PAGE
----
This horse and rider represents famine, severe famine: Lam.5:10 Our skin was black like an oven because of the terrible famine. The pair of balances show that a days wages only buys a measure of wheat or triple amount of barley. A day's wages would normally buy eight measures of wheat in ancient times. This is rationing unto death. As the famine in Egypt [and known world] escalated so did the control of the ruling power[s]. Food prices have skyrocketed, and someone is making a killing here. Please note this rider already had the balances in his hand when he first appeared, just like the first rider he comes prepared for the event.
See thou hurt not the oil and the wine. Commodities or Symbolic? Typically oil and wine would be symbolic, but the context strongly implies commodities. The rider is trading grain and other foodstuffs during famine.
The only rider who is named. Is death an individual? No. And we know who his friends are. There is very little said about this rider. Death is often portrayed as having a scythe in his hand, but there is no mention of anything in his hand in the text. This rider is the second empty handed horseman, although he does have an entourage. What he lacks in purpose, he makes up for in sheer numbers.
Traditionally these winds / spirits tend to go in cycles:
Zek. 6:6 The black horses which are therein go forth into the north country; and the white go forth after them...
This can be observed though out history, these cycles of prosperity, war, famine and death are much repeated in the Bible and history. They don't always follow the same order, but they always go in cycles, exactly as shown in the scripture.
Ecc.3:1 To every thing there is a season, and a time to every purpose under the heaven [H8064 same word in Zak.6:8]
Ecc.3:2 ...a time to die [pale horse]
Ecc.3:3 ...a time to build up Ecc.3:6 A time to get [white horse]
Ecc. 3:8 A time of war [red horse] and time of peace. They don't always follow the same order, but they always eventually go in cycles. Solomon never mentioned famine, most likely because he never saw any.
I should mention that the order listed in Revelation is different from Zek, and different again from the order in Genesis. In Gen. we see seven good years [white horse] followed by seven bad years [black horse] Notice there was no war [Red horse] and no death [pale horse] because Joseph kept everyone alive. In Zek chapter 6 the order is Red [war], Black [famine], white [prosperity], grisled [death]. Same horses, different order, but always cycling.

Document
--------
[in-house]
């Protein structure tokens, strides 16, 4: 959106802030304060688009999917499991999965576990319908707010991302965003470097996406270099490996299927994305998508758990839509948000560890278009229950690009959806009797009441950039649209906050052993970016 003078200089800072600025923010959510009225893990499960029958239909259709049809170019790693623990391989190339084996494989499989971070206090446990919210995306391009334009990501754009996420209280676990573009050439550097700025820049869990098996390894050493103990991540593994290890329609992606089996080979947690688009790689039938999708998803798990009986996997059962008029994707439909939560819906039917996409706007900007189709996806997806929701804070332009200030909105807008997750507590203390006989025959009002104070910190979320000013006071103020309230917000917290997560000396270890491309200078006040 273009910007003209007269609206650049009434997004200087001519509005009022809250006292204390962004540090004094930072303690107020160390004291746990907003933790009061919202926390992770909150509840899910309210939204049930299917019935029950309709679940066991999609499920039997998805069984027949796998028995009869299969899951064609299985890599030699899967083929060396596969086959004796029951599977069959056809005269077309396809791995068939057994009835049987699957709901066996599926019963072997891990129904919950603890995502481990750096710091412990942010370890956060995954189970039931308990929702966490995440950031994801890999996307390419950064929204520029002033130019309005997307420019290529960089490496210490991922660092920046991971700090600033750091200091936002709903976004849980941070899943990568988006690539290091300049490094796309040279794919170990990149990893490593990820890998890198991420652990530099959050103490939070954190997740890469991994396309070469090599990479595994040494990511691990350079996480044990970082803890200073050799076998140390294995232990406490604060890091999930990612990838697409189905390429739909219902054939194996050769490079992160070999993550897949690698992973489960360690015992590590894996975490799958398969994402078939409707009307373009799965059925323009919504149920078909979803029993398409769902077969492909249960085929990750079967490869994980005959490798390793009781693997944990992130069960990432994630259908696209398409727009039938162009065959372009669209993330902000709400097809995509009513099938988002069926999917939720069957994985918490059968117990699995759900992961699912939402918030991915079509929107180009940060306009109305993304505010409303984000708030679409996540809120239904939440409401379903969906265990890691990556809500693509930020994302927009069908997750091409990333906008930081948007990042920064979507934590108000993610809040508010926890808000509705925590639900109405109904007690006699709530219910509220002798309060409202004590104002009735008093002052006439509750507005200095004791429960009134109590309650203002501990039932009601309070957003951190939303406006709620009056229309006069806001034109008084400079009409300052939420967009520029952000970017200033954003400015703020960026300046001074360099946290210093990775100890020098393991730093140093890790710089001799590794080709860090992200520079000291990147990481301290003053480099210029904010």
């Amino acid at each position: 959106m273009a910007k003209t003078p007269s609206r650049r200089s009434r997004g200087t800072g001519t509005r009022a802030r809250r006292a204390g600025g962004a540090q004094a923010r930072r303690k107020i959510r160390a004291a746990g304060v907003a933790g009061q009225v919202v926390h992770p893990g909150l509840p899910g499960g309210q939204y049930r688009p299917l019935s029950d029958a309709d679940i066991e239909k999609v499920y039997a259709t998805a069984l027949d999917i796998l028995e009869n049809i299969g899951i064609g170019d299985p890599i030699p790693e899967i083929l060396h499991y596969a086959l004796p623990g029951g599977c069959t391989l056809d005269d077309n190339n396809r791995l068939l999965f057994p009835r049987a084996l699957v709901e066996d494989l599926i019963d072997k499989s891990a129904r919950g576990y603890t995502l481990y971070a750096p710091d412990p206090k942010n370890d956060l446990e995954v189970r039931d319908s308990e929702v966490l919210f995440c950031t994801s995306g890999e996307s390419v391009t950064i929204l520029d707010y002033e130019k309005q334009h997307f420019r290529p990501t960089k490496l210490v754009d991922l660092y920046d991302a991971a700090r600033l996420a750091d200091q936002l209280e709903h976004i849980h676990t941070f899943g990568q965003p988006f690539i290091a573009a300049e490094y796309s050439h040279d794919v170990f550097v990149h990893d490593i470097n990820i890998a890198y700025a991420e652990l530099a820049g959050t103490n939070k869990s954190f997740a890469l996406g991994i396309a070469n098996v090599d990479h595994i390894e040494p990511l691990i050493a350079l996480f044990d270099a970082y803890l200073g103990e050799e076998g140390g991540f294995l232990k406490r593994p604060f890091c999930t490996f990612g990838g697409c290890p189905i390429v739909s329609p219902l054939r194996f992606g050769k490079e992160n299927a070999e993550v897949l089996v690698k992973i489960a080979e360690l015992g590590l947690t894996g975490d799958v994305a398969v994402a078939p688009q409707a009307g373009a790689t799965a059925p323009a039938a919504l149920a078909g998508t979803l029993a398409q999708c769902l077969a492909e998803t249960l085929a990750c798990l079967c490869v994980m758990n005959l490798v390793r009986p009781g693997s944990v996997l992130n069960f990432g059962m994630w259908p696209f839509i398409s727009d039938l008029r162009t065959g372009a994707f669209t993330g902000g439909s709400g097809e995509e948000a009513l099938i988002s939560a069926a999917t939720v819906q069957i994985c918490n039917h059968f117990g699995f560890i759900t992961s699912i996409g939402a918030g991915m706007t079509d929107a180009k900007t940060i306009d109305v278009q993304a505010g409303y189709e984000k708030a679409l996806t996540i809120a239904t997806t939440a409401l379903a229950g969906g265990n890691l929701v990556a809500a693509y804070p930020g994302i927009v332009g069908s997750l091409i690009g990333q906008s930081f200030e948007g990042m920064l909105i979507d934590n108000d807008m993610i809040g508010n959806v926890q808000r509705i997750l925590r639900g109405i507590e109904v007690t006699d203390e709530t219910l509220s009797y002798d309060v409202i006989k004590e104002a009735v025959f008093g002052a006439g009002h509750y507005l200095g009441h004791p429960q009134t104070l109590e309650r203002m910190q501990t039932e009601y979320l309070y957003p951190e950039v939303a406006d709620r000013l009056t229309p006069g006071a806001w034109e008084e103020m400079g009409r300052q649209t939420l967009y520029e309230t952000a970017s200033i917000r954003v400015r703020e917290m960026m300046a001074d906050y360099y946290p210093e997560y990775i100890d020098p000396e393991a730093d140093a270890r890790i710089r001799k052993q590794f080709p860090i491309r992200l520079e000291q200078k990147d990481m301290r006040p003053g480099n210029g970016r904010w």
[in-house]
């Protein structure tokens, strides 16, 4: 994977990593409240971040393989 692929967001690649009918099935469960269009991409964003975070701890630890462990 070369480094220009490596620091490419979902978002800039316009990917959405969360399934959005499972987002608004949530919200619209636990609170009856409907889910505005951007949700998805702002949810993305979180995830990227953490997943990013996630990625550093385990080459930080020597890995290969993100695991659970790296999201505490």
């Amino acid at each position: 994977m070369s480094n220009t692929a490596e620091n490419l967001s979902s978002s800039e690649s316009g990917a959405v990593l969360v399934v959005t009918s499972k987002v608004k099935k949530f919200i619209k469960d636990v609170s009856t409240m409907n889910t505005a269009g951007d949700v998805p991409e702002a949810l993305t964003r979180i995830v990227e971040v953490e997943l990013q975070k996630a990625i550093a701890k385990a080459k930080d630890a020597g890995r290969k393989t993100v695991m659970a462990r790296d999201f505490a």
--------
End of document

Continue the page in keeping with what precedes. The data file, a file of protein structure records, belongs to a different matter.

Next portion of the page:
In Zek 1:8 we see a rider on a Red horse [war], then more red [war] horses and speckled [death] and white [prosperity]. Interesting cycle effect shown in Zek 1:16-17 The back story verse 8 sets the context. Previously the Lord had sent war and famine and death to Jerusalem [red, black and pale horses] and now it will be rebuilt with prosperity [white horse]. The cycles repeat throughout scripture. But our understanding is helped if we can recognise what goes with what. War and famine usually go together, not always but often.
Zek. 1:17 Cry yet, saying, Thus saith the LORD of hosts; My cities through prosperity shall yet be spread abroad; and the LORD shall yet comfort Zion, and shall yet choose Jerusalem.
I mentioned previously, it was said of these spirits / winds that: Zak. 6:8 ...Behold, these that go toward the north country have quieted* my spirit in the north country. The effects of these horses can be seen in the above verse. It says they [black and white horses] have quieted* my spirit in the north country. H5117 noo'-akh has 144 occurrences on the OT. Mostly it is translated as rest or rested, the same word is in the verse below:
Ezek. 21:17 I will also smite mine hands together, and I will cause my fury to rest: I the LORD have said it. The overall effects of these horses [horsemen] serve the purposes of God, although that is not always pleasant with humanity, only God's purposes matter, and only God's purposes will stand in the long run. As God reveals His anger on the nations it is said that the nations were angry. Rev 11:18 And the nations were angry, and thy wrath is come... I dare say there is some pent up anger to be vented. God always wins.
As these events unfold those affected agree on what is happening, but not everybody agrees on why it's happening. Believers see this as the work of God, the Lamb of God opens the seals, but unbelievers see this as the natural cause and effect, nothing to see here, move along... war always causes famine, famine always causes death.